When the FIFPro's Women's World XI was announced, there was a notable omission–USA co-captain Becky Sauerbrunn.
HOUSTON — After Carli Lloyd, U.S. defender Becky Sauerbrunn may well have been the best player of last year’s Women’s World Cup. She was a quiet force in central defense, nearly perfect in her positioning, and a big reason why the U.S. conceded just three goals in the entire tournament.
But when FIFA’s Technical Study Group named 23 World Cup All-Stars, Sauerbrunn’s name wasn’t on it. Nor was Sauerbrunn on FIFA’s 10-player longlist for 2015 World Player of the Year.
If you watched all the games in 2015, Sauerbrunn’s continued omission from recognition is odd, bordering on bizarre. But it’s a continuing trend whether the voters are FIFA’s supposed technical experts or players from around the world. So it seemed worthwhile to ask Sauerbrunn’s U.S. teammates ahead of Friday’s Olympic qualifying decider against Trinidad and Tobago (NBCSN, 8:30 p.m. ET): Why does the player known as Broon go so constantly overlooked?
(It should be noted that her club play at FC Kansas City has been noticed–she is a three-time reigning NWSL Defender of the Year.)
“Well, Becky had my vote,” said Lloyd, who used to be under-recognized herself. “What people don’t realize is just how easy she makes things, and I think that might make people not recognize her as much out there. She doesn’t have to go to the ground very often, but if she needs to she will. She just is very smooth and very silky, very smart in what she does. But I voted for her. And I know that we as players [know] Becky doesn’t play the game of soccer for these awards. But I think at some point she should get the recognition she deserves. I know she’ll keep grinding away.”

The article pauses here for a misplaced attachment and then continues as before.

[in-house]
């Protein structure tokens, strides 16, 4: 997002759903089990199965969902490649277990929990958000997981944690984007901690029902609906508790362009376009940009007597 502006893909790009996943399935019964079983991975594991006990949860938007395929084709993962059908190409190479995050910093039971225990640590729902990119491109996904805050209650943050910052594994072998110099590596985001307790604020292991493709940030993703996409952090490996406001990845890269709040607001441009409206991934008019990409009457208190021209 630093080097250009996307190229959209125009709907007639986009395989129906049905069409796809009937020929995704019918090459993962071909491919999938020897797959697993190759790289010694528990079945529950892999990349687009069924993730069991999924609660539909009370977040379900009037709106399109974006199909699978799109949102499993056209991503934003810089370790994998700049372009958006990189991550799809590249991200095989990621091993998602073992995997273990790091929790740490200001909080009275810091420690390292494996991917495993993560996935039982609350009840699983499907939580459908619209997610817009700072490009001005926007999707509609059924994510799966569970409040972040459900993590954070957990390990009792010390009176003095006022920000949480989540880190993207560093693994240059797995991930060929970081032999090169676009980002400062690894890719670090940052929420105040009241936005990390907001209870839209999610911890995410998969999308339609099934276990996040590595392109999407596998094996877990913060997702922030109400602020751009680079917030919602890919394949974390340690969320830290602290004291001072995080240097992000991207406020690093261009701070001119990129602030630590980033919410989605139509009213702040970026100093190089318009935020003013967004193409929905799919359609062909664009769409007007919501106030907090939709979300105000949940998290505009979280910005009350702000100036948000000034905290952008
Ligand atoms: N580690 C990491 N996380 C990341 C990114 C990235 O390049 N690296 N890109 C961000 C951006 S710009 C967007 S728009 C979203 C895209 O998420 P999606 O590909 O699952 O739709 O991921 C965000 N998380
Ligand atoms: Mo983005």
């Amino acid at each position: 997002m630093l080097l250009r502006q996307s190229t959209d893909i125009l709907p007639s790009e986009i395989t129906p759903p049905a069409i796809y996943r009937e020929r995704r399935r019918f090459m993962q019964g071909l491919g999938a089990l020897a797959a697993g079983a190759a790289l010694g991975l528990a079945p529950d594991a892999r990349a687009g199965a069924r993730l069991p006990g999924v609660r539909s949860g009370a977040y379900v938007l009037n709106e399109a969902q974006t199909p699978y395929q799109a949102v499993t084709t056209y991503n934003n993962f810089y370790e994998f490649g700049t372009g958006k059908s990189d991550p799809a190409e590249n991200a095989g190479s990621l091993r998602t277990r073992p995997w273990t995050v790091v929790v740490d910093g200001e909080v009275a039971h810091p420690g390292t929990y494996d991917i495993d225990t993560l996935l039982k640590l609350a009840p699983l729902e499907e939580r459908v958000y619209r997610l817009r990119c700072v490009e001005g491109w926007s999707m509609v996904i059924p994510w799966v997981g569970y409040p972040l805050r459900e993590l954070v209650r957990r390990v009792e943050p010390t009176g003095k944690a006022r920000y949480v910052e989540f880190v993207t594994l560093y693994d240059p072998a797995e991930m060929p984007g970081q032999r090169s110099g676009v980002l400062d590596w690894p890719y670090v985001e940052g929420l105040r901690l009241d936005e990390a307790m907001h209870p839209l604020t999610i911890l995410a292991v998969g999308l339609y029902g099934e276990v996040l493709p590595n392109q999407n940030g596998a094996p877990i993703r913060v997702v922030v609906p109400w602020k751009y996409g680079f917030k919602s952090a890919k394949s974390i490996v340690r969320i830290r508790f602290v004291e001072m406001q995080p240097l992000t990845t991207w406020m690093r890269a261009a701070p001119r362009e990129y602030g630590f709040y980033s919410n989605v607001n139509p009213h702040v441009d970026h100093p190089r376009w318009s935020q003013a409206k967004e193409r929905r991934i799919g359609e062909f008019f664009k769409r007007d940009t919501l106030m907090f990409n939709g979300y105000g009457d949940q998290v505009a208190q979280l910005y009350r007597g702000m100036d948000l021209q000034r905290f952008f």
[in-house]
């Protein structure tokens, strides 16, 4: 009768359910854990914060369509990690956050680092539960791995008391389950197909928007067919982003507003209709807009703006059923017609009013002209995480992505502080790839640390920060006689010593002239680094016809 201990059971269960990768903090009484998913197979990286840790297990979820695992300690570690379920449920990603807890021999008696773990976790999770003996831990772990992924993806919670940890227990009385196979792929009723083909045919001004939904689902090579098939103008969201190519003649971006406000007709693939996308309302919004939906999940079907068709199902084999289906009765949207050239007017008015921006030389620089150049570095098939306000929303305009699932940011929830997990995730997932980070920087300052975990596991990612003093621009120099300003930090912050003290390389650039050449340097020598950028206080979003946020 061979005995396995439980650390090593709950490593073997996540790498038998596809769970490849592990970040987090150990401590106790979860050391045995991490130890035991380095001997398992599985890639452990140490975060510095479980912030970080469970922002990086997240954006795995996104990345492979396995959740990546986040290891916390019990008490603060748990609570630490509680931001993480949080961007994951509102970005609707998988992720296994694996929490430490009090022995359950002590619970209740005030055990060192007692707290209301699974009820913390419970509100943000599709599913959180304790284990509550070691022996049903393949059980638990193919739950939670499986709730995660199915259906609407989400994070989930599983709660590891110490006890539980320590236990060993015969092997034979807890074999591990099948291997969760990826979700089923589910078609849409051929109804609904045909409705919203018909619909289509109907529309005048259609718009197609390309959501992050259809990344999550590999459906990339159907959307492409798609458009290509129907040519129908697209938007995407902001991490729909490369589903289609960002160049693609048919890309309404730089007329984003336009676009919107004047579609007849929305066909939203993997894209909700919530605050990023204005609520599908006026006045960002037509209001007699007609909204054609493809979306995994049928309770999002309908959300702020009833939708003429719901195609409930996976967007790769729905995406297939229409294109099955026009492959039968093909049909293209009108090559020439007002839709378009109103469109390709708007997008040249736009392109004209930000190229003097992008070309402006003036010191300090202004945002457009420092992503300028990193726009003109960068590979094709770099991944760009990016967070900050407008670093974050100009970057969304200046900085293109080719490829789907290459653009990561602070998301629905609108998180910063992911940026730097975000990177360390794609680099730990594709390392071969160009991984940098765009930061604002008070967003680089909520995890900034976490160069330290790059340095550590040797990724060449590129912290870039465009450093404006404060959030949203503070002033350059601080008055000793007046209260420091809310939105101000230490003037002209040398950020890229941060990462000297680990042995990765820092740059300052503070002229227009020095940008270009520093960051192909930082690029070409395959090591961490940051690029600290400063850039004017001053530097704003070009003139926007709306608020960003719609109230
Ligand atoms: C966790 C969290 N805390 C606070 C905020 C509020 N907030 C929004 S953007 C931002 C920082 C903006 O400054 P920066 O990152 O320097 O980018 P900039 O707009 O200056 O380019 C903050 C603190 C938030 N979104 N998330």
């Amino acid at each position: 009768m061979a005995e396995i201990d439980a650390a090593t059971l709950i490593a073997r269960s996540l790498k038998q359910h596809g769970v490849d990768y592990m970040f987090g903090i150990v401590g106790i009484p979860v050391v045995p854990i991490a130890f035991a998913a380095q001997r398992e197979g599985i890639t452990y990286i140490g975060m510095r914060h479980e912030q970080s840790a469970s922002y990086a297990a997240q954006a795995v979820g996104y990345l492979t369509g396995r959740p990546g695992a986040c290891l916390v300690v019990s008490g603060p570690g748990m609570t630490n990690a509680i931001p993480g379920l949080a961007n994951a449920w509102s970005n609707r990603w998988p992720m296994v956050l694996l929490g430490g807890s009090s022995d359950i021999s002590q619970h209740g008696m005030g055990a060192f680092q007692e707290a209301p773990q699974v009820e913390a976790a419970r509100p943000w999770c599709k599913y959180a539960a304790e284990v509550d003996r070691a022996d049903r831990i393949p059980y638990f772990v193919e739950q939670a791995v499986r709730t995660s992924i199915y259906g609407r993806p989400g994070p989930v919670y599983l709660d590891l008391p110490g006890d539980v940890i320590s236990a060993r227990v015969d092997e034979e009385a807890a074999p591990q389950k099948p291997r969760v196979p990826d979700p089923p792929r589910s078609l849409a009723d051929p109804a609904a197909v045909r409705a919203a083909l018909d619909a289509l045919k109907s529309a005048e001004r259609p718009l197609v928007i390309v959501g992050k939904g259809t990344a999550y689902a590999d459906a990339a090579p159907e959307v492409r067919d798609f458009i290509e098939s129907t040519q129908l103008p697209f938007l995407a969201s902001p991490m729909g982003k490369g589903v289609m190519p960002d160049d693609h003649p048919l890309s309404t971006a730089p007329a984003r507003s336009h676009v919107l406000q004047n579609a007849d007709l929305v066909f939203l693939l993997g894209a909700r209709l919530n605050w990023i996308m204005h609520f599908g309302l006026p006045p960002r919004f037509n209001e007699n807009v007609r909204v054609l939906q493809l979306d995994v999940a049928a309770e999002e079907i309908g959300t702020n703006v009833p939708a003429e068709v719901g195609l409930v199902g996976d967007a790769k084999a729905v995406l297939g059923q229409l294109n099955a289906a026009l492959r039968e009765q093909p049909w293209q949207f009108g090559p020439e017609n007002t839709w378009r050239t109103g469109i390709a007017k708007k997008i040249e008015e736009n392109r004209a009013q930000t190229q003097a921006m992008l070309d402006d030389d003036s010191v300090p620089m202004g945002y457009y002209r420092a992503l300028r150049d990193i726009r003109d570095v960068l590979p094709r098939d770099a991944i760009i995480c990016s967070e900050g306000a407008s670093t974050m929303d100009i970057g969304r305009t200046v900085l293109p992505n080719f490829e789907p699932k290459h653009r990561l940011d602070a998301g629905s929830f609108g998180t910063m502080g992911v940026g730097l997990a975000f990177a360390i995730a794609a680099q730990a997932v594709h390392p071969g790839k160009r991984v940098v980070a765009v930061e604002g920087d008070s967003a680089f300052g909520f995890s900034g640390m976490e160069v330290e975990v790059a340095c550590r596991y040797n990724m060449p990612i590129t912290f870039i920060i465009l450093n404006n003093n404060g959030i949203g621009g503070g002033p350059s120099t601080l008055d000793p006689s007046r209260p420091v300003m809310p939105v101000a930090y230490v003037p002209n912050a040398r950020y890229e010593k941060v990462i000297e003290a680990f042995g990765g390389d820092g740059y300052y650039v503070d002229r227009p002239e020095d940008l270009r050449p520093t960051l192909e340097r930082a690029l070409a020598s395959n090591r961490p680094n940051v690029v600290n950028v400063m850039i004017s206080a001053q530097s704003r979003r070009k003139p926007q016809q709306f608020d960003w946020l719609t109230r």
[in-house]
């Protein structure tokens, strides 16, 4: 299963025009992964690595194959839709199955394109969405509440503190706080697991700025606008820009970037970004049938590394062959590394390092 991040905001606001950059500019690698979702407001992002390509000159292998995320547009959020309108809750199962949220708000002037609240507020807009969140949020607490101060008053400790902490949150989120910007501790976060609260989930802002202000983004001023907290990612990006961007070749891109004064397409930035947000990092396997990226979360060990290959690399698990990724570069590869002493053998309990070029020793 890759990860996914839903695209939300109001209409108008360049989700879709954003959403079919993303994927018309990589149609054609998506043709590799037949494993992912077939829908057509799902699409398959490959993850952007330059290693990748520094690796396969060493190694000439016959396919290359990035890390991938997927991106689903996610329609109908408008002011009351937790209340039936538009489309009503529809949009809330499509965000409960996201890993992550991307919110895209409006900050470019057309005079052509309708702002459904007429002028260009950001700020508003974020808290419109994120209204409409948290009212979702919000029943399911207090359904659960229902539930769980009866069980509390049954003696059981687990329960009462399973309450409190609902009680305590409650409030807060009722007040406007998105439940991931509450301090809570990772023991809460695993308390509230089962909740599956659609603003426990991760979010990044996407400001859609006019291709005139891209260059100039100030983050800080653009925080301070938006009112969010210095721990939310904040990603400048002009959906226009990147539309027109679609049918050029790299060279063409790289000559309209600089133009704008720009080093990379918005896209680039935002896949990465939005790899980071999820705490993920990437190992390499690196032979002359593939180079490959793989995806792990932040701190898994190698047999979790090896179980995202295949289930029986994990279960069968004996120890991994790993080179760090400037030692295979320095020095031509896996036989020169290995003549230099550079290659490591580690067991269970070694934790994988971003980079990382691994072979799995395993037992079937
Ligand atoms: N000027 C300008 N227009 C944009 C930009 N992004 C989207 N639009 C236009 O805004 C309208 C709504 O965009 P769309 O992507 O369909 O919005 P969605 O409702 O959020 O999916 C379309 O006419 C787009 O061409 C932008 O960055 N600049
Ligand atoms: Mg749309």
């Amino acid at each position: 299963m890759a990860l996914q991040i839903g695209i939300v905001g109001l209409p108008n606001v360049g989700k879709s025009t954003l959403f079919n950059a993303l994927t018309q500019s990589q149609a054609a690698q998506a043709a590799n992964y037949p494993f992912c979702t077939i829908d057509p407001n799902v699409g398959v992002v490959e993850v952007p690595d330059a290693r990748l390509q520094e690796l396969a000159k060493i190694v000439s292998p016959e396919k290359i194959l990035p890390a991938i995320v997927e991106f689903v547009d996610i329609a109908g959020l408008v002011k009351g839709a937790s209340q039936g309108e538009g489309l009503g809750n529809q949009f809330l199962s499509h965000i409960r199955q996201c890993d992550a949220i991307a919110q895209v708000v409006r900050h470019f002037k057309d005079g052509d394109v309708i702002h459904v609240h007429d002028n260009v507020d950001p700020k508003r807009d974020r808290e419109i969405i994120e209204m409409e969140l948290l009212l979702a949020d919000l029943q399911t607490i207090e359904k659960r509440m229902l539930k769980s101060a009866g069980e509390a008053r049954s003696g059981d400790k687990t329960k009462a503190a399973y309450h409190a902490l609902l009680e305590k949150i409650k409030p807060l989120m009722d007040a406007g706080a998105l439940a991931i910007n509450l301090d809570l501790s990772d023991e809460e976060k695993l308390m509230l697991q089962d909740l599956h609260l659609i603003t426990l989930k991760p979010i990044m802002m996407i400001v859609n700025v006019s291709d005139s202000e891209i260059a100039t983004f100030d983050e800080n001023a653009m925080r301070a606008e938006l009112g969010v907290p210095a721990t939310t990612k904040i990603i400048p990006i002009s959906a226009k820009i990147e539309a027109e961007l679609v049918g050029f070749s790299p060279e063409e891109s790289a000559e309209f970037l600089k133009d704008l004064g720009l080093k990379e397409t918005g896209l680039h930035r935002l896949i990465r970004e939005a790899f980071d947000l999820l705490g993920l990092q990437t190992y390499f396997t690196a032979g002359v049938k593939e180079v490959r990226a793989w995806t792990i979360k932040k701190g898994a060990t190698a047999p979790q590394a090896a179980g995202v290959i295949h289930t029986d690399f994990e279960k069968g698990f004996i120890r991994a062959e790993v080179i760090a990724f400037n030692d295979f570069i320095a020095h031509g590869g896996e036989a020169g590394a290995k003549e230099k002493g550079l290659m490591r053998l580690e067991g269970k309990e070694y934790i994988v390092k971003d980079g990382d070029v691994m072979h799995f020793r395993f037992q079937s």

U.S. coach Jill Ellis noted that Sauerbrunn, now a U.S. co-captain with Lloyd, may not stand out like some defenders because she rarely has to scramble to make a Hollywood-style tackle to save things. Her positioning is just that good.
“She reads the game so well,” Ellis said. “On the field she does just the simple things really well. But she’s essential to our back line. I don’t control these [awards], but I think it’s important that Becky knows her value to us. She’s an integral part of this team, not just the back line.”
Alex Morgan put things in stark terms: “Becky is one of the greatest defenders I’ve ever played against.”
Sauerbrunn herself wasn’t available to the media here on Thursday, and that was fine. She doesn’t embrace talking about herself very much, and in so doing she fits well into the overall culture of this U.S. team. But there was something appropriate about the absence of her voice in this story: Sauerbrunn doesn’t need to go out of her way to make a statement.
She makes it with her actions, game after game after game.